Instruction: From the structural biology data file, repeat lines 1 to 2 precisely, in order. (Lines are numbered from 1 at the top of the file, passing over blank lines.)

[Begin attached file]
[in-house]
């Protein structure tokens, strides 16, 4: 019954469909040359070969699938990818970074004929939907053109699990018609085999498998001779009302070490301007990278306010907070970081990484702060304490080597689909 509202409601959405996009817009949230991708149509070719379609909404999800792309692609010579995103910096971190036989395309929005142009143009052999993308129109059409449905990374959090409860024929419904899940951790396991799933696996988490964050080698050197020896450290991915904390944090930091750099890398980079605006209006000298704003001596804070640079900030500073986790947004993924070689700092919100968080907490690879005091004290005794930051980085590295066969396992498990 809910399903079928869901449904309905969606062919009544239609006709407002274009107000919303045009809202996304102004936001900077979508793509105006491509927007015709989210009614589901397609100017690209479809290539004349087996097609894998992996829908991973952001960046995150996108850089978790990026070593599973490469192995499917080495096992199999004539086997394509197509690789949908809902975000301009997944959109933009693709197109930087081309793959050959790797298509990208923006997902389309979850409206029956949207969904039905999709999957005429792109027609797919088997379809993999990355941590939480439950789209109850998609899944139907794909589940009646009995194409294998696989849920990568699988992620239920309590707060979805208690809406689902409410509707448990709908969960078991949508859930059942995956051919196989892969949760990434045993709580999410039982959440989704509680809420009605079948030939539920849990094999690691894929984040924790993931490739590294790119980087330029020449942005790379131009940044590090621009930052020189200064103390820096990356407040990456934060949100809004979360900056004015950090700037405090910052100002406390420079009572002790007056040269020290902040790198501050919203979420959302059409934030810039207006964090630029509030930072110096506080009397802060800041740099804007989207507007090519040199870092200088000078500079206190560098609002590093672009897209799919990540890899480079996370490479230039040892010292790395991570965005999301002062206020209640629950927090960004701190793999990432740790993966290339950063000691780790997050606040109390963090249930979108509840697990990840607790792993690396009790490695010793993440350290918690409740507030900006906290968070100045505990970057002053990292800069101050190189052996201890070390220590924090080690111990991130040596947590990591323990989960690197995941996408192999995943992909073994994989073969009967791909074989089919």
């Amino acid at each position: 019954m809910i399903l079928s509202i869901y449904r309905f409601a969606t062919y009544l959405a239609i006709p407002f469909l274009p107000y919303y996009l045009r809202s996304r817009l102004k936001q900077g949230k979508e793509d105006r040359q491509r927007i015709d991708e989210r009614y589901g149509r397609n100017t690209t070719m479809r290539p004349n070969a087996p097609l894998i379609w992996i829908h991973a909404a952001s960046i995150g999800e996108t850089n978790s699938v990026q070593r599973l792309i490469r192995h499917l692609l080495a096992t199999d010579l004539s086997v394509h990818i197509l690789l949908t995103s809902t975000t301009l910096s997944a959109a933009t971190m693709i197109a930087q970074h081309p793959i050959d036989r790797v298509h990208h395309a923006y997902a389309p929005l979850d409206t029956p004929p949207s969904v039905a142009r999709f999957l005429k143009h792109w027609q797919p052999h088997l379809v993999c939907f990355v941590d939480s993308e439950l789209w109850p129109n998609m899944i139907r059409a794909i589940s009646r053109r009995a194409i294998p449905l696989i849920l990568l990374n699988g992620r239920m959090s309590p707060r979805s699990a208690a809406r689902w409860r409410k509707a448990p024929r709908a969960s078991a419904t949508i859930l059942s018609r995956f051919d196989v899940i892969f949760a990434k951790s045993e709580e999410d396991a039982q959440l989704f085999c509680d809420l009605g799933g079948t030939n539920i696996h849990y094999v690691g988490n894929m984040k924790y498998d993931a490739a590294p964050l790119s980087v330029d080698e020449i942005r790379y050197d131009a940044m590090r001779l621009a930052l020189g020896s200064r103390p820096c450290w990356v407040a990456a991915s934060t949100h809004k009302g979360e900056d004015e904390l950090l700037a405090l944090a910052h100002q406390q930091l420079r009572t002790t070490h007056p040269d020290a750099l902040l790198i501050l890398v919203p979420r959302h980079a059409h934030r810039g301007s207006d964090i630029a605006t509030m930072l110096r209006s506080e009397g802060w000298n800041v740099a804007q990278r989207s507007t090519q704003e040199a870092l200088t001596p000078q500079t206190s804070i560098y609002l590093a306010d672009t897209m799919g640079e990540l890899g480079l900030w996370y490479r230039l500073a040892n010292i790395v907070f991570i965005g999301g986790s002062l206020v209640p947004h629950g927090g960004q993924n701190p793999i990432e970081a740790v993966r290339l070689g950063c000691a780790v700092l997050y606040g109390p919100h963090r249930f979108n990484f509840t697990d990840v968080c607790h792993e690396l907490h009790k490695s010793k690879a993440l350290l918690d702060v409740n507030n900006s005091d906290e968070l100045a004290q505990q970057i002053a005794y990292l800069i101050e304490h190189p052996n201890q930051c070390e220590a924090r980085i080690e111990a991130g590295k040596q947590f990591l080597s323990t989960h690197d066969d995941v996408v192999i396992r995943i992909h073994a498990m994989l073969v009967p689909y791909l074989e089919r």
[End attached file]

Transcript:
[in-house]
């Protein structure tokens, strides 16, 4: 019954469909040359070969699938990818970074004929939907053109699990018609085999498998001779009302070490301007990278306010907070970081990484702060304490080597689909 509202409601959405996009817009949230991708149509070719379609909404999800792309692609010579995103910096971190036989395309929005142009143009052999993308129109059409449905990374959090409860024929419904899940951790396991799933696996988490964050080698050197020896450290991915904390944090930091750099890398980079605006209006000298704003001596804070640079900030500073986790947004993924070689700092919100968080907490690879005091004290005794930051980085590295066969396992498990 809910399903079928869901449904309905969606062919009544239609006709407002274009107000919303045009809202996304102004936001900077979508793509105006491509927007015709989210009614589901397609100017690209479809290539004349087996097609894998992996829908991973952001960046995150996108850089978790990026070593599973490469192995499917080495096992199999004539086997394509197509690789949908809902975000301009997944959109933009693709197109930087081309793959050959790797298509990208923006997902389309979850409206029956949207969904039905999709999957005429792109027609797919088997379809993999990355941590939480439950789209109850998609899944139907794909589940009646009995194409294998696989849920990568699988992620239920309590707060979805208690809406689902409410509707448990709908969960078991949508859930059942995956051919196989892969949760990434045993709580999410039982959440989704509680809420009605079948030939539920849990094999690691894929984040924790993931490739590294790119980087330029020449942005790379131009940044590090621009930052020189200064103390820096990356407040990456934060949100809004979360900056004015950090700037405090910052100002406390420079009572002790007056040269020290902040790198501050919203979420959302059409934030810039207006964090630029509030930072110096506080009397802060800041740099804007989207507007090519040199870092200088000078500079206190560098609002590093672009897209799919990540890899480079996370490479230039040892010292790395991570965005999301002062206020209640629950927090960004701190793999990432740790993966290339950063000691780790997050606040109390963090249930979108509840697990990840607790792993690396009790490695010793993440350290918690409740507030900006906290968070100045505990970057002053990292800069101050190189052996201890070390220590924090080690111990991130040596947590990591323990989960690197995941996408192999995943992909073994994989073969009967791909074989089919």